We mentioned that the Egyptians imported products from different places to make their ointments and fragrances, and it is curious to note the fact, as told in the Bible, that Joseph, son of Jacob, was sold by his brothers to spice merchants from the lands of Gilead in Palestine, who were on their way to Egypt to sell their products.

In its account of the history of the people of Israel, the Bible mentions fragrant spices and oils on several occasions and provides us with countless facts about the use of fragrances.

The Israelites were nomadic shepherds who led their flocks from one land to another in search of good pastures, and sometimes, fleeing from the droughts, they ranged far from their homeland, known as Canaan. It is possibly for this reason that a good many Israelites settled in Egypt for centuries, where they were enslaved and forced to work the hardest jobs until, as told in Exodus, Moses, the Deliverer, led them to the land that God had promised to Abraham and all his descendants. It is more than possible that some Israelites learned the art of making perfumes and ointments in Egypt, but the first mention of their use in the Bible refers to their religious or liturgical purpose.

When Moses received the Tablets of the Law from God on the top of Mount Sinai, he was also ordered to build the Ark of the Covenant and the Altar of Incense. Moses appointed Aaron, the High Priest, to burn incense every morning and evening and to add to it an equal amount of essences of naphtha and onyx and, together with galbanum, make a compound according to “the art of the perfumer”, forbidding that this aromatic creation be used for secular purposes.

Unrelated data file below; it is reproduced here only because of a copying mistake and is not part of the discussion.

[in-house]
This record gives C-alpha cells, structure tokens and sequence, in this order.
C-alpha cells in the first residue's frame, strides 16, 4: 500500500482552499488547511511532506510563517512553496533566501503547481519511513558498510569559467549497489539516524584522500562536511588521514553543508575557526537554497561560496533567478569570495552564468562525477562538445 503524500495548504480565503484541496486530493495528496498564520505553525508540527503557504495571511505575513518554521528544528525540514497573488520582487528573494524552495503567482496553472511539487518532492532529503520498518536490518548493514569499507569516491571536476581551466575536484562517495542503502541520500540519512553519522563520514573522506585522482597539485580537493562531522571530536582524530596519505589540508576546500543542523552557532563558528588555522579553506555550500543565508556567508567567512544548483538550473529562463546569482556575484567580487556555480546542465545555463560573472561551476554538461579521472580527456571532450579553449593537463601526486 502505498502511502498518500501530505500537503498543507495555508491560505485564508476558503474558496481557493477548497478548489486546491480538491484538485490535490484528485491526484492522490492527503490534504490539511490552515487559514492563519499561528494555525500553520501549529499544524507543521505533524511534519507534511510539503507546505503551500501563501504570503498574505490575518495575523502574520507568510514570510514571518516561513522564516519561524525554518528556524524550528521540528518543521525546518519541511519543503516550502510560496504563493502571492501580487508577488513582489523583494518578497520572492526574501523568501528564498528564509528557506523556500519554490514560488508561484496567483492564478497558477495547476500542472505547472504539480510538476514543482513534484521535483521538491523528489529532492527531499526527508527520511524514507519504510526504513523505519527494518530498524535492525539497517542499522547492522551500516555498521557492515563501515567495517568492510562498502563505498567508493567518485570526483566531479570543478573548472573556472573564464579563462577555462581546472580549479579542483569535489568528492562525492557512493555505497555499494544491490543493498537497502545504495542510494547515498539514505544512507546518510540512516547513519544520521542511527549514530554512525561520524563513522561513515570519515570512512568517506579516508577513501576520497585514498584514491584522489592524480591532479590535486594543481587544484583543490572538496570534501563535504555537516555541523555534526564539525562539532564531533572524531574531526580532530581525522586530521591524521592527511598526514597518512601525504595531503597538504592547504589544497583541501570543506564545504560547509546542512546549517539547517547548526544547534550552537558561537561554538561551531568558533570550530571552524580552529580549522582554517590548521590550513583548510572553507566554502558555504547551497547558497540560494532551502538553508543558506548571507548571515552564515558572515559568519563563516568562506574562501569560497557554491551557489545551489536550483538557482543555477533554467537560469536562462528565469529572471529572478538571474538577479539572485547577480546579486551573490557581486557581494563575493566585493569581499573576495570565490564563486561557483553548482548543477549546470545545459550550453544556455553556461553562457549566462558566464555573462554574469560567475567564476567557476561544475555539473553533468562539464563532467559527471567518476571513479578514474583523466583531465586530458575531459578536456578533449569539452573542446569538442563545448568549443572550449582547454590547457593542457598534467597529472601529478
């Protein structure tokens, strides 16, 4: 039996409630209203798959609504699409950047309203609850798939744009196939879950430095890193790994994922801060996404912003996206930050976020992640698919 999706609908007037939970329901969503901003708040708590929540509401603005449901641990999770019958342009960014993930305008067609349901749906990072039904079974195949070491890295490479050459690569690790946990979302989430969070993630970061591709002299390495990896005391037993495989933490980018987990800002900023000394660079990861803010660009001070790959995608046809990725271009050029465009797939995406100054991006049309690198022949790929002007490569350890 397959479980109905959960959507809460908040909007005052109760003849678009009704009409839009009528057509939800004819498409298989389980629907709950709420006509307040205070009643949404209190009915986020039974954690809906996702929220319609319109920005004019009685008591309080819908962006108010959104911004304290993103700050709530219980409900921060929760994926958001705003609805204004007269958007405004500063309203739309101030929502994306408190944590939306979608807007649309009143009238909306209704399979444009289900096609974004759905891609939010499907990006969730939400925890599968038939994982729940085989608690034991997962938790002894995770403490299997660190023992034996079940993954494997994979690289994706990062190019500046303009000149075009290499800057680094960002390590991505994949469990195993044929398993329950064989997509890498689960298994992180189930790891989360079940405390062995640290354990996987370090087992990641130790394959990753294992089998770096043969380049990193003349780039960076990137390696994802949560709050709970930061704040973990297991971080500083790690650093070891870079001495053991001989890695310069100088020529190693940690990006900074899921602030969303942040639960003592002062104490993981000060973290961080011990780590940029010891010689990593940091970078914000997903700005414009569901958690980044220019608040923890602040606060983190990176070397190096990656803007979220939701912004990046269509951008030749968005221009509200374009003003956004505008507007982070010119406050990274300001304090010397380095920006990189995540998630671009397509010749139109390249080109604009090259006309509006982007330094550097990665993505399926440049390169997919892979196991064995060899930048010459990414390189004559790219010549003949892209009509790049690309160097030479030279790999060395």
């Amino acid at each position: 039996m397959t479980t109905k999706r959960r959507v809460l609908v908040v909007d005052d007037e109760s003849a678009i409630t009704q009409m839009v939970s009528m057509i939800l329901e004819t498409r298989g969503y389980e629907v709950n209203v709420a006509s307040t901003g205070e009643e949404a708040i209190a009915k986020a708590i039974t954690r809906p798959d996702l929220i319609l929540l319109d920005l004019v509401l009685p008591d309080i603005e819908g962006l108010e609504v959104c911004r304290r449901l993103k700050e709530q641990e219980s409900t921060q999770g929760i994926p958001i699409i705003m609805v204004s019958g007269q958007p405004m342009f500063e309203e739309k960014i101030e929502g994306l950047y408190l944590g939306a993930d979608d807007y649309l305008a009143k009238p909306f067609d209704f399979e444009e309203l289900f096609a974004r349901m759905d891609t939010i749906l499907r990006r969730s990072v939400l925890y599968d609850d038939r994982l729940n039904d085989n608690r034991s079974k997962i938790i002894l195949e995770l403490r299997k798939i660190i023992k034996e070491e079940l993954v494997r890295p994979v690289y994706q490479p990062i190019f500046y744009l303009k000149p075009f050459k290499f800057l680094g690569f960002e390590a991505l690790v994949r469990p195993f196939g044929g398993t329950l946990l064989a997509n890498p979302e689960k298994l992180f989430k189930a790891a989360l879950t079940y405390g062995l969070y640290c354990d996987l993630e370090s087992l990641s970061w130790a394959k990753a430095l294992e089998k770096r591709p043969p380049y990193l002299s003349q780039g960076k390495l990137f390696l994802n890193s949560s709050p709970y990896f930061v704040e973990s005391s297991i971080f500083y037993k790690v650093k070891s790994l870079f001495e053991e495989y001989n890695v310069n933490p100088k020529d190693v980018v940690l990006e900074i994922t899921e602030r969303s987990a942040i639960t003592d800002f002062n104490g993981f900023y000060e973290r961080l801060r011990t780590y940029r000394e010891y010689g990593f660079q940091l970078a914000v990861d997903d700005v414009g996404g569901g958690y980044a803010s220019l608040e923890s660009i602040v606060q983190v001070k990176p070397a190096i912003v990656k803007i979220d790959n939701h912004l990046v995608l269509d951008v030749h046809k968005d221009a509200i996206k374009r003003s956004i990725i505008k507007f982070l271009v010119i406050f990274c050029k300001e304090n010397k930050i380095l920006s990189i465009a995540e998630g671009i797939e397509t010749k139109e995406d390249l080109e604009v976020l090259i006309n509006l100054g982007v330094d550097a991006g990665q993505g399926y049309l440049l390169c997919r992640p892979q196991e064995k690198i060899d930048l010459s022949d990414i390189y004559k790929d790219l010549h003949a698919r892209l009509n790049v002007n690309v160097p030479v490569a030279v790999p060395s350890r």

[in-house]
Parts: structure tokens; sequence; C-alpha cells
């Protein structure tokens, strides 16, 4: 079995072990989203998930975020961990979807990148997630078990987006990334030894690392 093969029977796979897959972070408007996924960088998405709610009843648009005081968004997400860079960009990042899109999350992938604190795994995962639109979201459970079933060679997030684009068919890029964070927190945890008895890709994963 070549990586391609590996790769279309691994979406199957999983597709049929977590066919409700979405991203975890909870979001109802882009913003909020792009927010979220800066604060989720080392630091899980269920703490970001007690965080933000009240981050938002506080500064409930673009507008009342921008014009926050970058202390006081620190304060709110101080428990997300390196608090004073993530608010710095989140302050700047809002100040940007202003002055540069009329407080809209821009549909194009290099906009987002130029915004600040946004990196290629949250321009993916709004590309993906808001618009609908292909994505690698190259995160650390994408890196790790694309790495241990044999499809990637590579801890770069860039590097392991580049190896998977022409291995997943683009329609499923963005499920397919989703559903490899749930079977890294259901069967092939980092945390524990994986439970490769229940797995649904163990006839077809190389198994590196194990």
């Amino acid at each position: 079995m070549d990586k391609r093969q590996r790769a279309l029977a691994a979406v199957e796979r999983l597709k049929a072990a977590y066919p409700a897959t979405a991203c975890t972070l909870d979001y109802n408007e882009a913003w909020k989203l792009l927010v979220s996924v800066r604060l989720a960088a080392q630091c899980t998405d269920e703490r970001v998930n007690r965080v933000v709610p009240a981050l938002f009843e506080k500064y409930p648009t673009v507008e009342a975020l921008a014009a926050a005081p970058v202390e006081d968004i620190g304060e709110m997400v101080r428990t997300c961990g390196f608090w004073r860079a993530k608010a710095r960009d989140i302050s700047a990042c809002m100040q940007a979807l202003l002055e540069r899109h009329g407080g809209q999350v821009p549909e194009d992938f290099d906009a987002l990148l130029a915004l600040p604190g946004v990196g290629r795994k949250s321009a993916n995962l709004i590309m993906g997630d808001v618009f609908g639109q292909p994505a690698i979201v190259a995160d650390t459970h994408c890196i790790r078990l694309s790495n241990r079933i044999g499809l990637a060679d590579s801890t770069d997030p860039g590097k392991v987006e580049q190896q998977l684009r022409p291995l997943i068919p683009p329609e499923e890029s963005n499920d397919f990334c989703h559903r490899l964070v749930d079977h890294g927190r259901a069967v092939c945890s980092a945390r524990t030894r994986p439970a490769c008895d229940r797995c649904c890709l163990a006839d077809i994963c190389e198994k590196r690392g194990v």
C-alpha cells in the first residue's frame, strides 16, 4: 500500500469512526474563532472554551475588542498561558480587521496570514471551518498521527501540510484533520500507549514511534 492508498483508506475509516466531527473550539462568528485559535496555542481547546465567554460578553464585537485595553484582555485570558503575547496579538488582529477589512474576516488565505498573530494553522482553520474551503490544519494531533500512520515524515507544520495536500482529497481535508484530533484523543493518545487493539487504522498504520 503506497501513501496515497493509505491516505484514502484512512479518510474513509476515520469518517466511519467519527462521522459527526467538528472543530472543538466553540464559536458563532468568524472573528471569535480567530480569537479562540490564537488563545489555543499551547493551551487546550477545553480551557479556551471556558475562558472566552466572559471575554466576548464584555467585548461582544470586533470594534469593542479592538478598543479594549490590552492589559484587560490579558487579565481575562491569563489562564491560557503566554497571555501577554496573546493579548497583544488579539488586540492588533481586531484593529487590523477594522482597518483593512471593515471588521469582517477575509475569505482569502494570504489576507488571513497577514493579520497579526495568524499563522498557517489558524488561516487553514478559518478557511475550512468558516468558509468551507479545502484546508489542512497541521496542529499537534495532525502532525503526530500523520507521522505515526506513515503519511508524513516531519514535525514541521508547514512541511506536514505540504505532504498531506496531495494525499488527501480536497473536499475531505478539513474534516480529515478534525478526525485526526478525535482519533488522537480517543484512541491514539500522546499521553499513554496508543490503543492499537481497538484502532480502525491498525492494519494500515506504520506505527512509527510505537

The many verses in the Bible about the use of perfumes—and proof that the use of fragrances extended to all levels of society—include the advice that farm worker Noemi gave to her daughter-in-law Ruth to perfume herself in order to please Boaz, the owner of the fields where she worked; as well as the story of the rich widow Judith, who gets dressed up and puts on perfume to seduce Holofernes and free her people. But it is the Song of Solomon that features the maximum exaltation of ointments and perfumes.

The New Testament also mentions perfumes on several occasions. One of these is the scene in which Mary, Lazarus’ sister, anoints Jesus’ feet with perfume and dries them with her hair, as is that of Joseph of Arimathea and Nicomedes, who, according to Jewish tradition, anointed the body of Christ before placing it in the tomb. Last but not least are the gifts of gold, incense and myrrh that the Magi offered the Child Jesus at the gate of Bethlehem. Never have fragrances had a greater destiny.